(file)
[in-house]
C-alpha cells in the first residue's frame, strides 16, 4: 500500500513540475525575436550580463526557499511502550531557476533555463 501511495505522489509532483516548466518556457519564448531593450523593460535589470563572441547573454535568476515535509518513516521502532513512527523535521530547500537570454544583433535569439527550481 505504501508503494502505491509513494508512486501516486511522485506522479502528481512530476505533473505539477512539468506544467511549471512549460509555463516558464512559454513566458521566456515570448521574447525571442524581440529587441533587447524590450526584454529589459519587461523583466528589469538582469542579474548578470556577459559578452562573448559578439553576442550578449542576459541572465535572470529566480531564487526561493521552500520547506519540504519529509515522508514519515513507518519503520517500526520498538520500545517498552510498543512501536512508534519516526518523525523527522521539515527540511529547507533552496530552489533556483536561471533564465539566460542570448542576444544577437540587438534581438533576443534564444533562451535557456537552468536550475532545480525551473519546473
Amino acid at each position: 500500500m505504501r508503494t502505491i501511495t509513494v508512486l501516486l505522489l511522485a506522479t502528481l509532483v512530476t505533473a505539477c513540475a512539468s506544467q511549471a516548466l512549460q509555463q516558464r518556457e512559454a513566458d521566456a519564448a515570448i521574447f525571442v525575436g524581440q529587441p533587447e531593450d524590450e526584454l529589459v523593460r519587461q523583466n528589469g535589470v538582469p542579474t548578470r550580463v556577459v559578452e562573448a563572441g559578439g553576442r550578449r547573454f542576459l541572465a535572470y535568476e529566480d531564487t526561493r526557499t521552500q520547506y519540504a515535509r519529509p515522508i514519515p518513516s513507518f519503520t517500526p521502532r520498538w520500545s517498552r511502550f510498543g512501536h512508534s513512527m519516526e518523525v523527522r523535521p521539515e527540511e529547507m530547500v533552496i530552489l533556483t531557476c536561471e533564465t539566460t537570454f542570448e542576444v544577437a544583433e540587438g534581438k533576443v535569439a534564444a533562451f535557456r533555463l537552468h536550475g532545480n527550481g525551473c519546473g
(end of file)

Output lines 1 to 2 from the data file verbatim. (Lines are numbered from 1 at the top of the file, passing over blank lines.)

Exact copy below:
[in-house]
C-alpha cells in the first residue's frame, strides 16, 4: 500500500513540475525575436550580463526557499511502550531557476533555463 501511495505522489509532483516548466518556457519564448531593450523593460535589470563572441547573454535568476515535509518513516521502532513512527523535521530547500537570454544583433535569439527550481 505504501508503494502505491509513494508512486501516486511522485506522479502528481512530476505533473505539477512539468506544467511549471512549460509555463516558464512559454513566458521566456515570448521574447525571442524581440529587441533587447524590450526584454529589459519587461523583466528589469538582469542579474548578470556577459559578452562573448559578439553576442550578449542576459541572465535572470529566480531564487526561493521552500520547506519540504519529509515522508514519515513507518519503520517500526520498538520500545517498552510498543512501536512508534519516526518523525523527522521539515527540511529547507533552496530552489533556483536561471533564465539566460542570448542576444544577437540587438534581438533576443534564444533562451535557456537552468536550475532545480525551473519546473